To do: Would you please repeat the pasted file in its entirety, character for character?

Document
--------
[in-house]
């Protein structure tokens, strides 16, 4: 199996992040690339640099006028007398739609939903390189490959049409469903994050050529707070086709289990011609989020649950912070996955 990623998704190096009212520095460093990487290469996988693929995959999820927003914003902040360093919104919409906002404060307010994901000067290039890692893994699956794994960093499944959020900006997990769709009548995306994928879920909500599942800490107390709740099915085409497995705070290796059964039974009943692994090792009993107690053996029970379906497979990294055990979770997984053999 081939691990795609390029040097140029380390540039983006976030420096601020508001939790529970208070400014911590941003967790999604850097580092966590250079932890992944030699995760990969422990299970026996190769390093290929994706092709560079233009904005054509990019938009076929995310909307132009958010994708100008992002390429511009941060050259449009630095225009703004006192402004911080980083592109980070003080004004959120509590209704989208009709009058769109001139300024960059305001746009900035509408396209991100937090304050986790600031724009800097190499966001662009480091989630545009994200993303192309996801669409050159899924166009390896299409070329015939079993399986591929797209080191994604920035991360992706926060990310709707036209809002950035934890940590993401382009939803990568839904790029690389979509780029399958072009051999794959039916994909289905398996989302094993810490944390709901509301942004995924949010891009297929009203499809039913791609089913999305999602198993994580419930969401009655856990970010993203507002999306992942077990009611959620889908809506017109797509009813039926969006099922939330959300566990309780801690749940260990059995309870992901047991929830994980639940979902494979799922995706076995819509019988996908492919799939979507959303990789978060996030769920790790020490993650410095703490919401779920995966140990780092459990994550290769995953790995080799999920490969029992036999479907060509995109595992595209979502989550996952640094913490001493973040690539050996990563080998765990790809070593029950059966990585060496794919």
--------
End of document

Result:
[in-house]
């Protein structure tokens, strides 16, 4: 199996992040690339640099006028007398739609939903390189490959049409469903994050050529707070086709289990011609989020649950912070996955 990623998704190096009212520095460093990487290469996988693929995959999820927003914003902040360093919104919409906002404060307010994901000067290039890692893994699956794994960093499944959020900006997990769709009548995306994928879920909500599942800490107390709740099915085409497995705070290796059964039974009943692994090792009993107690053996029970379906497979990294055990979770997984053999 081939691990795609390029040097140029380390540039983006976030420096601020508001939790529970208070400014911590941003967790999604850097580092966590250079932890992944030699995760990969422990299970026996190769390093290929994706092709560079233009904005054509990019938009076929995310909307132009958010994708100008992002390429511009941060050259449009630095225009703004006192402004911080980083592109980070003080004004959120509590209704989208009709009058769109001139300024960059305001746009900035509408396209991100937090304050986790600031724009800097190499966001662009480091989630545009994200993303192309996801669409050159899924166009390896299409070329015939079993399986591929797209080191994604920035991360992706926060990310709707036209809002950035934890940590993401382009939803990568839904790029690389979509780029399958072009051999794959039916994909289905398996989302094993810490944390709901509301942004995924949010891009297929009203499809039913791609089913999305999602198993994580419930969401009655856990970010993203507002999306992942077990009611959620889908809506017109797509009813039926969006099922939330959300566990309780801690749940260990059995309870992901047991929830994980639940979902494979799922995706076995819509019988996908492919799939979507959303990789978060996030769920790790020490993650410095703490919401779920995966140990780092459990994550290769995953790995080799999920490969029992036999479907060509995109595992595209979502989550996952640094913490001493973040690539050996990563080998765990790809070593029950059966990585060496794919």